I remember as a really young kid – besides Chinese food – my family did not dine out too much. My father was the classic Cranky Chinese Dad who found western restaurants baffling and expensive. It was not uncommon to hear him say after a meal at Mother Tucker’s – “Do you know how many bowls of wonton noodles we could have gotten at Hon’s for that buffet?”
His attitude did not diminish one iota my absolute craving and curiousity for new foods, especially from other countries. My mother was soft hearted when it came to matters of the stomach (but surprisingly hard-nosed about after school TV shows – I was not allowed to watch Gilligan’s Island which, for some reason, she found immoral). So it was she who took us to dimly lit Italian restaurants for our first taste of real pasta with garlicky scampi, or Indian food with spices so exotic – it literally tasted like perfume to us.
As a grown up – far away foods still speak to me, like a National Geographic for my belly. Right now, Spanish cuisine has become a real obsession, despite never having actually setting foot in Spain (the closest is dining at Jose Andre’s The Bazaar in LA). There is vibrancy in the cuisine that really speaks to me, the mix of Continental and Northern African influences intrigues to no end.
Neil Taylor (formerly of Cibo and London’s River Cafe) has decided to apply his considerable talents to Spanish food at the recently opened España Restaurant on Denman. The menu is much more freewheeling than the restaurant’s name would suggest – reflecting the gamut of Mediterranean and Moorish influences that run through Spanish cuisine (which itself a collection of strong regional culinary points of view). It’s the same fun inquisitive stance that has made Moro in London such a huge success. You’ll find hummus and baga ganoush along side serrano ham and gazpacho – all prepared with care and skill.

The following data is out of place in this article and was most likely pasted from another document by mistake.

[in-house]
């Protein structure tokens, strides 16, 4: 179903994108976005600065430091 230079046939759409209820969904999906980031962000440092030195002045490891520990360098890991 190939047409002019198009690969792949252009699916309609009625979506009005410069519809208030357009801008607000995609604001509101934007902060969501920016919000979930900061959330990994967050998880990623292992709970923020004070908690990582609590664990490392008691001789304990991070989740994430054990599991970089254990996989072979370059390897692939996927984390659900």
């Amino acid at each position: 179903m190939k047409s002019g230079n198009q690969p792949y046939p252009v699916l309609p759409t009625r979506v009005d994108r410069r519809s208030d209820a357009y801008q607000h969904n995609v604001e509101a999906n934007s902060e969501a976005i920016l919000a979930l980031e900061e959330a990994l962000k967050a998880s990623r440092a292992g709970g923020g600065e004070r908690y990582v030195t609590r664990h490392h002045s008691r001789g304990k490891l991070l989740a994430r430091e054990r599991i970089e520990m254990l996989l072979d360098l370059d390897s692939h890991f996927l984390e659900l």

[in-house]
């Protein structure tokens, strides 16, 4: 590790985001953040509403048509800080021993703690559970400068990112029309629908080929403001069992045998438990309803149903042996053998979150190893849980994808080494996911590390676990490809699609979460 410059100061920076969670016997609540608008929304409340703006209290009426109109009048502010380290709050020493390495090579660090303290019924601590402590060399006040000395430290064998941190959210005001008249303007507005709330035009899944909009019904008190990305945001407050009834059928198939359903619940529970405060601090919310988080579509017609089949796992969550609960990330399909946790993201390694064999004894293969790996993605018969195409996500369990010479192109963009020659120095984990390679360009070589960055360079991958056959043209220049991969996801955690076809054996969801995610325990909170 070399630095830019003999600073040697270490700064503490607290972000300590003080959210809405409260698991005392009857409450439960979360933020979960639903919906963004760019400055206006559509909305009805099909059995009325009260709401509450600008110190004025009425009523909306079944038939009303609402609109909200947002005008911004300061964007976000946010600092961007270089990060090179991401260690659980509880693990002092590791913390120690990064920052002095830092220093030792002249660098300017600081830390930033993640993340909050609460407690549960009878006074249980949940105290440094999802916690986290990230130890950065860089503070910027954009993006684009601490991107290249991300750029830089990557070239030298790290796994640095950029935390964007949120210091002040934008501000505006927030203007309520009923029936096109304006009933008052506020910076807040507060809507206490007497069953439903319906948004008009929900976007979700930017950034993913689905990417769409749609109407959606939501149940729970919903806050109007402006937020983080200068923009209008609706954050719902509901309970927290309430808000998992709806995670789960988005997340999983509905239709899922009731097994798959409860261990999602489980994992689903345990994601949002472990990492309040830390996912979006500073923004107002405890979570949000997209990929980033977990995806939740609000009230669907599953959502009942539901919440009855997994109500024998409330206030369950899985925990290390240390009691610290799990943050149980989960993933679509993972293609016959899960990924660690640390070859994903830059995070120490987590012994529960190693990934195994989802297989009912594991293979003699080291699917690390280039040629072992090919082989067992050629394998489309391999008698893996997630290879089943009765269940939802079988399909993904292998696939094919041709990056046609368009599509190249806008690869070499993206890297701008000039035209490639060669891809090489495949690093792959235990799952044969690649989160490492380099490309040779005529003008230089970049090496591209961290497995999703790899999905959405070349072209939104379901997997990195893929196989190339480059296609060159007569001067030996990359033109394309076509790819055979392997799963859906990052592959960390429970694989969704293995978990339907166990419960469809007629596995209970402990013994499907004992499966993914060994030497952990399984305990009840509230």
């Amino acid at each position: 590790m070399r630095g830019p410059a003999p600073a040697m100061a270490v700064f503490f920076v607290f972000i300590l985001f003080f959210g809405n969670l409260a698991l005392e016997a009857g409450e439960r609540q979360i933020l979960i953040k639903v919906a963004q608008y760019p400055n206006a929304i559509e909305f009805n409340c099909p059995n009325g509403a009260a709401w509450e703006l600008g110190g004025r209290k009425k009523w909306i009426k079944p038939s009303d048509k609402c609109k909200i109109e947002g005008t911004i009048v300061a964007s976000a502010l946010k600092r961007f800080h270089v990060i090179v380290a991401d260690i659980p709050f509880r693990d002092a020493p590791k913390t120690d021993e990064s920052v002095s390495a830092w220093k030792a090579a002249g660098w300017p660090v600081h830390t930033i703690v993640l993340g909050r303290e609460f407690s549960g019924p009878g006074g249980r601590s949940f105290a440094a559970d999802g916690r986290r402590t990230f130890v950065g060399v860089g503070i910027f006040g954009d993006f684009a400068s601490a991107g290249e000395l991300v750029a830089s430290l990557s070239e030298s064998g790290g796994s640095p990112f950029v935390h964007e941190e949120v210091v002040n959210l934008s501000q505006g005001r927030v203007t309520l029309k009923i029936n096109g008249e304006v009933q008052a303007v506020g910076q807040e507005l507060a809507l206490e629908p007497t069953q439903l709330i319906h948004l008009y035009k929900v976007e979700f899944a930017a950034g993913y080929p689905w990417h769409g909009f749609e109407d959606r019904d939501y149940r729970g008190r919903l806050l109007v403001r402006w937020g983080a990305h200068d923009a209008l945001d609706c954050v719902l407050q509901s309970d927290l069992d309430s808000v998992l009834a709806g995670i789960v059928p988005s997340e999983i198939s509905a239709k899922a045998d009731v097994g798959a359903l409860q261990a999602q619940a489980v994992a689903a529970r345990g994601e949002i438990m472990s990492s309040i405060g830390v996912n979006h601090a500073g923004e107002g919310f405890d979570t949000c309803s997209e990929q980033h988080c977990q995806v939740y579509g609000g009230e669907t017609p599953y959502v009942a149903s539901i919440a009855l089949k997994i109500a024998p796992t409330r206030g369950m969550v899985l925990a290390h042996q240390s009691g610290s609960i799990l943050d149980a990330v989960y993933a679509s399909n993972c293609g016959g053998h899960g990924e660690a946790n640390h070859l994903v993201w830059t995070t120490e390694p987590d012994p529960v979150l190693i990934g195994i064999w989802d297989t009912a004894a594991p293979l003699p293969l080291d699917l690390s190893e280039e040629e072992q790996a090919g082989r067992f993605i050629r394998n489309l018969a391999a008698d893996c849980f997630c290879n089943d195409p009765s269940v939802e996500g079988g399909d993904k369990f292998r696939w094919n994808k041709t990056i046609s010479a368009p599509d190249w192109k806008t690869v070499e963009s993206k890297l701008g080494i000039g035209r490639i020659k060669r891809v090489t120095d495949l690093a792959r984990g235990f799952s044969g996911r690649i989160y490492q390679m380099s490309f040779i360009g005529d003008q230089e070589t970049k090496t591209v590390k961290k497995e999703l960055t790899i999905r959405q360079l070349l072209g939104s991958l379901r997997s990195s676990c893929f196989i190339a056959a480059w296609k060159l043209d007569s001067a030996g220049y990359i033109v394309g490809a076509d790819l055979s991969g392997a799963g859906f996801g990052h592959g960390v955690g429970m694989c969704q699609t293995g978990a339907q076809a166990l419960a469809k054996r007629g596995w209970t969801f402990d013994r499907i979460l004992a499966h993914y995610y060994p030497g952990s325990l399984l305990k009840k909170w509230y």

These padron peppers were an excercise in delicous simplicty. Grilled to a char, sprinkled with sea salt and drizzled with grassy olive oil. There was an added bonus of once in a while getting a pepper with genuinely searing heat, russian roullete style. Given that we are at the end of growing season, not sure how much longer these will be on the menu.
Paella with chicken, chorizo and spinach harkens back to the days when this was a laborer’s dish, cooked out in the fields with what was on hand. Saffron has been replaced by hand ground nora peppers which gave the dish the same slightly bitter roundeness. For me, it was just as delicous as the Valencia seafood version most of us are more familiar with.
Dessert was churros and hot chocolate. The churro’s were cigar shaped affair – crisp and light, dredged in cinnamon sugar. The hot chocolate was crazy rich, with just enough sweeteness to round out the dark ganache edges.
During my childhood dining adventures with my mother, she taught me and my brother how to recognize good cooking whatever the cuisine. Good ingredients prepared with a bright liveliness, restraint balanced against exuberance, hospitality that is equal parts generosity and skill and effort. España hits these notes right on the button. You are welcomed by a casual vibe – and yet the menu and cooking has unexpected depth and vigor.
A Spanish expat was suprised to see kalimoxto on the menu, which is Coke and red wine – a drink he remembers from heading off to the beach with school friends, putting the Coke and wine into nets to be set adrift in the ocean – letting it get cold and refreshing. A real seaside drink. I think there is a kind of fearlessness in serving kalimoxoto, borne of a welcoming happy spirit. One that says “come sit down and have something really good to eat”.
1118 Denman Street, Vancouver BC
As always, Canucklehead pays for his own food and dines anonymously. He finds his Gangnam style disguise particularly effective.